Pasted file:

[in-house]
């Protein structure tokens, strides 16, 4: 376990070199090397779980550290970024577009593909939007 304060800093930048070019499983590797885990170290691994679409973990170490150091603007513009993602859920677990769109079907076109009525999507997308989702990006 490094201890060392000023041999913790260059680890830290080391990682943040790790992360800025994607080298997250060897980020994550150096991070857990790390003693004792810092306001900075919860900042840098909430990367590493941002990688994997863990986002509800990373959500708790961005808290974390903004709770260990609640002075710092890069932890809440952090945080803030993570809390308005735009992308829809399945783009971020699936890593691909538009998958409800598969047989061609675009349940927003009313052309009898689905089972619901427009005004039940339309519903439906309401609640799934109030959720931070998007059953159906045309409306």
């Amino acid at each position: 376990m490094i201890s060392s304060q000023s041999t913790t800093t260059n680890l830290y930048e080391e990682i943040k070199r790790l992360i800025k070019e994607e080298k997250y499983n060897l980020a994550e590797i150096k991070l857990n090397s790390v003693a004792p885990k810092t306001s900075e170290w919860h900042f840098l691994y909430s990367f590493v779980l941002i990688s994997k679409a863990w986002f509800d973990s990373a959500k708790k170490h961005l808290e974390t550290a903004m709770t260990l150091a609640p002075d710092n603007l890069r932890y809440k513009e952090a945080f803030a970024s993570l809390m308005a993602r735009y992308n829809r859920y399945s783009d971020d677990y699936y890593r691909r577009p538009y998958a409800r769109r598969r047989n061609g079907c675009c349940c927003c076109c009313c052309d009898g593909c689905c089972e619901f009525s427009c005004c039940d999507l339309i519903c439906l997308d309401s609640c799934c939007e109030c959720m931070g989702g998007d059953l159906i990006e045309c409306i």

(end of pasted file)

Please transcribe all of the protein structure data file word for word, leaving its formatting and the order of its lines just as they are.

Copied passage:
[in-house]
């Protein structure tokens, strides 16, 4: 376990070199090397779980550290970024577009593909939007 304060800093930048070019499983590797885990170290691994679409973990170490150091603007513009993602859920677990769109079907076109009525999507997308989702990006 490094201890060392000023041999913790260059680890830290080391990682943040790790992360800025994607080298997250060897980020994550150096991070857990790390003693004792810092306001900075919860900042840098909430990367590493941002990688994997863990986002509800990373959500708790961005808290974390903004709770260990609640002075710092890069932890809440952090945080803030993570809390308005735009992308829809399945783009971020699936890593691909538009998958409800598969047989061609675009349940927003009313052309009898689905089972619901427009005004039940339309519903439906309401609640799934109030959720931070998007059953159906045309409306």
């Amino acid at each position: 376990m490094i201890s060392s304060q000023s041999t913790t800093t260059n680890l830290y930048e080391e990682i943040k070199r790790l992360i800025k070019e994607e080298k997250y499983n060897l980020a994550e590797i150096k991070l857990n090397s790390v003693a004792p885990k810092t306001s900075e170290w919860h900042f840098l691994y909430s990367f590493v779980l941002i990688s994997k679409a863990w986002f509800d973990s990373a959500k708790k170490h961005l808290e974390t550290a903004m709770t260990l150091a609640p002075d710092n603007l890069r932890y809440k513009e952090a945080f803030a970024s993570l809390m308005a993602r735009y992308n829809r859920y399945s783009d971020d677990y699936y890593r691909r577009p538009y998958a409800r769109r598969r047989n061609g079907c675009c349940c927003c076109c009313c052309d009898g593909c689905c089972e619901f009525s427009c005004c039940d999507l339309i519903c439906l997308d309401s609640c799934c939007e109030c959720m931070g989702g998007d059953l159906i990006e045309c409306i």